Related to: 'John Connolly'

Hodder & Stoughton

A Book of Bones

John Connolly
Authors:
John Connolly

The new thrilling instalment of John Connolly's popular Charlie Parker series.He is our best hope.He is our last hope.On a lonely moor in the northeast of England, the body of a young woman is discovered near the site of a vanished church. In the south, a girl lies buried beneath a Saxon mound. To the southeast, the ruins of a priory hide a human skull.Each is a sacrifice, a summons. And something in the darkness has heard the call.But another is coming: Parker the hunter, the avenger. From the forests of Maine to the deserts of the Mexican border, from the canals of Amsterdam to the streets of London, he will track those who would cast this world into darkness.Parker fears no evil.But evil fears him . . .

Hodder Paperbacks

The Woman in the Woods

John Connolly
Authors:
John Connolly

The Number One bestseller.It is spring, and the semi-preserved body of a young Jewish woman is discovered buried in the Maine woods. It is clear that she gave birth shortly before her death.But there is no sign of a baby.Private detective Charlie Parker is engaged by the lawyer Moxie Castin to shadow the police investigation and find the infant, but Parker is not the only searcher. Someone else is following the trail left by the woman, someone with an interest in more than a missing child, someone prepared to leave bodies in his wake.And in a house by the woods, a toy telephone begins to ring.For a young boy is about to receive a call from a dead woman . . .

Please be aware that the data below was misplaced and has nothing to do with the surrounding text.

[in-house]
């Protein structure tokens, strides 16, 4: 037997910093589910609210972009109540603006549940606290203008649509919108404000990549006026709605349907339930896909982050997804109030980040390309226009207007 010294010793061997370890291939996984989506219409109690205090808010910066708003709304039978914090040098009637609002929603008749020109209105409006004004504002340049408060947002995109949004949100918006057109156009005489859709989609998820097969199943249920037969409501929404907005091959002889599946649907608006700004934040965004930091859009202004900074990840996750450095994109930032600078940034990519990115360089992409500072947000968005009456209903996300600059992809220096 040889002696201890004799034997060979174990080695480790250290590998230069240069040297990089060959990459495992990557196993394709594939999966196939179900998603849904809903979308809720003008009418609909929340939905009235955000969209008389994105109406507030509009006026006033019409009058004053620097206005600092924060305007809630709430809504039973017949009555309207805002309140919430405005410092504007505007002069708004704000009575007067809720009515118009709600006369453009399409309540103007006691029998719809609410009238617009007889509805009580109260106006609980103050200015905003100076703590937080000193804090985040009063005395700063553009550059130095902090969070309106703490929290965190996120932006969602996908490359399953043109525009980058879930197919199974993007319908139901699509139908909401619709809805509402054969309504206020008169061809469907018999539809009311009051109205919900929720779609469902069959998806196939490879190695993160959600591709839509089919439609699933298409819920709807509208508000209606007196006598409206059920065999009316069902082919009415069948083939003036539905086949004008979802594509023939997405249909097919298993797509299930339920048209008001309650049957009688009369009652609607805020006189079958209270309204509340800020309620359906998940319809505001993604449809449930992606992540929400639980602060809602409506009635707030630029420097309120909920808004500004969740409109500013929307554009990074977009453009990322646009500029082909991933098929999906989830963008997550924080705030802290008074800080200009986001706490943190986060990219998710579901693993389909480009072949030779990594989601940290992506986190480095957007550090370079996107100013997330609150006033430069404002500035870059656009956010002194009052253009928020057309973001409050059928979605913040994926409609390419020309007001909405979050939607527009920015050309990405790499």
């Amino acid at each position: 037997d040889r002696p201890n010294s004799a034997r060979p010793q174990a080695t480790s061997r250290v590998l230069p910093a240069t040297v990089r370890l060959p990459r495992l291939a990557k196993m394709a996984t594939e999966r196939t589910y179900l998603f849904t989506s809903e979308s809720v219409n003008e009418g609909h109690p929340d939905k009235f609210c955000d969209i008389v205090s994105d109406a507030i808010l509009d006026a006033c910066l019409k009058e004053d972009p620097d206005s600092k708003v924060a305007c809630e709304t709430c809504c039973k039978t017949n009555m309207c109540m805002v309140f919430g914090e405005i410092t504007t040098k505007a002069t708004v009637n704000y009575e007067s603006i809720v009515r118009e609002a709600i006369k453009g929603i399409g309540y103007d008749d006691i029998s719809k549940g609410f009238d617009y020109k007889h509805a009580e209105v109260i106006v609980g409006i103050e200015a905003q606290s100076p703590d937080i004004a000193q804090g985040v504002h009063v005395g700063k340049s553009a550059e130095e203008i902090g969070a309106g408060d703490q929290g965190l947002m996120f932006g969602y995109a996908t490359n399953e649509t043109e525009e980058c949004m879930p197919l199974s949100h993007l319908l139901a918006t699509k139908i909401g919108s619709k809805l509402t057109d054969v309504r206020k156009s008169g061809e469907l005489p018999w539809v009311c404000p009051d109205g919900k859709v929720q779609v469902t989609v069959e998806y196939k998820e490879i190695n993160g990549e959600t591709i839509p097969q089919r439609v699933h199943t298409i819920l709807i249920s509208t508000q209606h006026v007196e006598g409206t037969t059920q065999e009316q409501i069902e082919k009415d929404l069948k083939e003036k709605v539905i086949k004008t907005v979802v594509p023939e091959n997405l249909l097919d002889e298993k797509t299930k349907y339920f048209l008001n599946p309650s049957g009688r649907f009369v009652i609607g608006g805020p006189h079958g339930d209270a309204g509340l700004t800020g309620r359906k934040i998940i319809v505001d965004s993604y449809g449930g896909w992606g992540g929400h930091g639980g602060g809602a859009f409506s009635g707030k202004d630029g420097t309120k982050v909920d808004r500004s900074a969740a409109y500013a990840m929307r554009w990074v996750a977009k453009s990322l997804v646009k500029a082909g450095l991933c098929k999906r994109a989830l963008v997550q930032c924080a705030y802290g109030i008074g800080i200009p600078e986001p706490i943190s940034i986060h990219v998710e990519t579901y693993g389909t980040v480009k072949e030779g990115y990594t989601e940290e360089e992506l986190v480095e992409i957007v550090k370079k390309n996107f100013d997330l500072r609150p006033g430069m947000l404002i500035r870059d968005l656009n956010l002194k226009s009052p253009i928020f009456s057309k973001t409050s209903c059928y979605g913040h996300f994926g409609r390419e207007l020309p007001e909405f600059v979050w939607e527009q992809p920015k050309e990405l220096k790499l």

Hodder & Stoughton

he

John Connolly
Authors:
John Connolly

Winner of the 2017 Ryan Tubridy Show Listener's Choice Award at the Irish Book Awards.John Connolly recreates the golden age of Hollywood for an intensely compassionate study of the tension between commercial demands and artistic integrity and the human frailties behind even the greatest of artists.An extraordinary reimagining of the life of one of the greatest screen comedians the world has ever known: a man who knew both adoration and humiliation; who loved, and was loved in turn; who betrayed, and was betrayed; who never sought to cause pain to others, yet left a trail of affairs and broken marriages in his wake . . . And whose life was ultimately defined by one relationship of such tenderness and devotion that only death could sever it: his partnership with the man he knew as Babe.he is Stan Laurel.But he did not really exist. Stan Laurel was a fiction.With he, John Connolly recreates the golden age of Hollywood for an intensely compassionate study of the tension between commercial demands and artistic integrity, the human frailties behind even the greatest of artists, and one of the most enduring and beloved partnerships in cinema history: Laurel & Hardy.